Development of Novel Transsynaptic Tracers for Use in the Central Nervous System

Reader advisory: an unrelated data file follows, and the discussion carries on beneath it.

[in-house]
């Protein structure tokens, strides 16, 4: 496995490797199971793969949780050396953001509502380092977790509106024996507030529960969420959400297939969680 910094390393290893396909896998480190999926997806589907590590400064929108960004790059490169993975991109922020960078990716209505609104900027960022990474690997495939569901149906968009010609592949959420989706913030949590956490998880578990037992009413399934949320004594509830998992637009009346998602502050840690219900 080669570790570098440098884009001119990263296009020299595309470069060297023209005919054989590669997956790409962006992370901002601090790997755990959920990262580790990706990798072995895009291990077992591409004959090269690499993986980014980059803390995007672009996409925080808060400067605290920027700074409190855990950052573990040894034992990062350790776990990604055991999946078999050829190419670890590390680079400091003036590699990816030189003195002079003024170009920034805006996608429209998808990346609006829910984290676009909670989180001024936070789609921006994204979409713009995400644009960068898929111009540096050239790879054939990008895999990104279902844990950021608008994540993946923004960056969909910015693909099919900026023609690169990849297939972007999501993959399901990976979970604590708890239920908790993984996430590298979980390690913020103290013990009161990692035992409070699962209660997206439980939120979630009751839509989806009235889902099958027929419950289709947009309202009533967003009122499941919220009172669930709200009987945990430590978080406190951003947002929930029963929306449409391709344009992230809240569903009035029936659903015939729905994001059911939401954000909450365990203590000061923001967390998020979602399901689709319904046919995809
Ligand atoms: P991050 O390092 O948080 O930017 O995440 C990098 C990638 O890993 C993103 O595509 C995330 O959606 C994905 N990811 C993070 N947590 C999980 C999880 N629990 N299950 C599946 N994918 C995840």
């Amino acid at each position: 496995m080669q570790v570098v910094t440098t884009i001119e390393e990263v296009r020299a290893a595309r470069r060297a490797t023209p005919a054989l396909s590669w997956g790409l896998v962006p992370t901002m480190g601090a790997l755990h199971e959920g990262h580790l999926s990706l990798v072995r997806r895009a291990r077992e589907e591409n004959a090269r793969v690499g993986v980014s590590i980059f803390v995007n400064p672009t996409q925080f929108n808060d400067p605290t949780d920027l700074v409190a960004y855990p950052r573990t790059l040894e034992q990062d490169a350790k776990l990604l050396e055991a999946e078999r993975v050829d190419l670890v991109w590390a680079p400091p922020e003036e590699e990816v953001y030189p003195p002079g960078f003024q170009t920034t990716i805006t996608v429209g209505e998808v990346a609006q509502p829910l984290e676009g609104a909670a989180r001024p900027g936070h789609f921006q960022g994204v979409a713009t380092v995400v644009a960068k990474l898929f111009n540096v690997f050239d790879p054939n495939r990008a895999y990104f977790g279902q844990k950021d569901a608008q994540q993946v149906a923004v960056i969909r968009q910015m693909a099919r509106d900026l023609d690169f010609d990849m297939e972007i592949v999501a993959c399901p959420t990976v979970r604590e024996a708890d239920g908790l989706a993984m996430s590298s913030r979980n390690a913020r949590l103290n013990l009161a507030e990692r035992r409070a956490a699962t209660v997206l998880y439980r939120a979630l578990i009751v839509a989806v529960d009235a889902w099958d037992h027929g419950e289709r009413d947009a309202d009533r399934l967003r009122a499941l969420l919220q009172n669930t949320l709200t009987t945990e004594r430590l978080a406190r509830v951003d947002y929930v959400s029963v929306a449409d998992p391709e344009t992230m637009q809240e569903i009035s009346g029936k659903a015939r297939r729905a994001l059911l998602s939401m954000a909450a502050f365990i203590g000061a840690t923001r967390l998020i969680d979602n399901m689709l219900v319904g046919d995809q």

The mapping of connections among central nervous system (CNS) neurons is a longstanding goal of neuroscientists. Knowledge of the connections will inform our understanding of the function of the nervous system, in both health and disease. Dye labeling, physiological recordings, anatomy at the level of electron microscopy, and the transfer of proteins have all been used to track synaptic connections. Neurotropic viruses have also been used, taking advantage of their ability to spread among neurons. Viral tracers offer the promise of higher throughput, and can expand the repertoire of assays beyond mapping connections, via their gene transfer capabilities. We have recently developed vesicular stomatitis virus (VSV) as a transsynaptic tracer. This virus has several advantages over the previously developed transsynaptic viruses, rabies virus (RABV) and pseudorabies virus (PRV). RABV is a lethal virus, which limits its use in the laboratory. PRV has a large and complex genome, making it difficult to engineer in a straightforward manner. VSV has a relatively simple genome, very similar to that of RABV. It is very well characterized as it rapidly grows to high titr and has a long track record for safety in the laboratory. We found that VSV can transmit transsynaptically in mice, monkeys, and multiple other species, including birds, amphibians, and fish. Moreover, we found that we could create VSV vectors that could transmit specifically retrogradely or specifically anterogradely. The directionality was entirely dependent upon the viral envelope glycoprotein, encoded by a viral G gene. We propose to create a series of transsynaptic viral tracers that will be useful to neuroscientists working in different organisms and different areas of the nervous system. We will first explore the use of VSV with different viral G proteins, applying what we learn to the design of specific anterograde and retrograde tracers. We hope to expand the repertoire of G proteins that can be used not only with VSV, but with other tracers as well. We also propose to develop an alternative non-toxic virus for use as a tracer, using some of the tools that we have already developed for VSV. Finally, we propose to develop a tracer that, although based upon a virus, is actually not a virus, but a vehicle to move Cre recombinase across synapses to map connected neurons. These alternative strategies offer the promise of reduced toxicity, relative to VSV, RABV, or PRV, as well as other features that can be combined with engineered lines of mice, or other model organisms.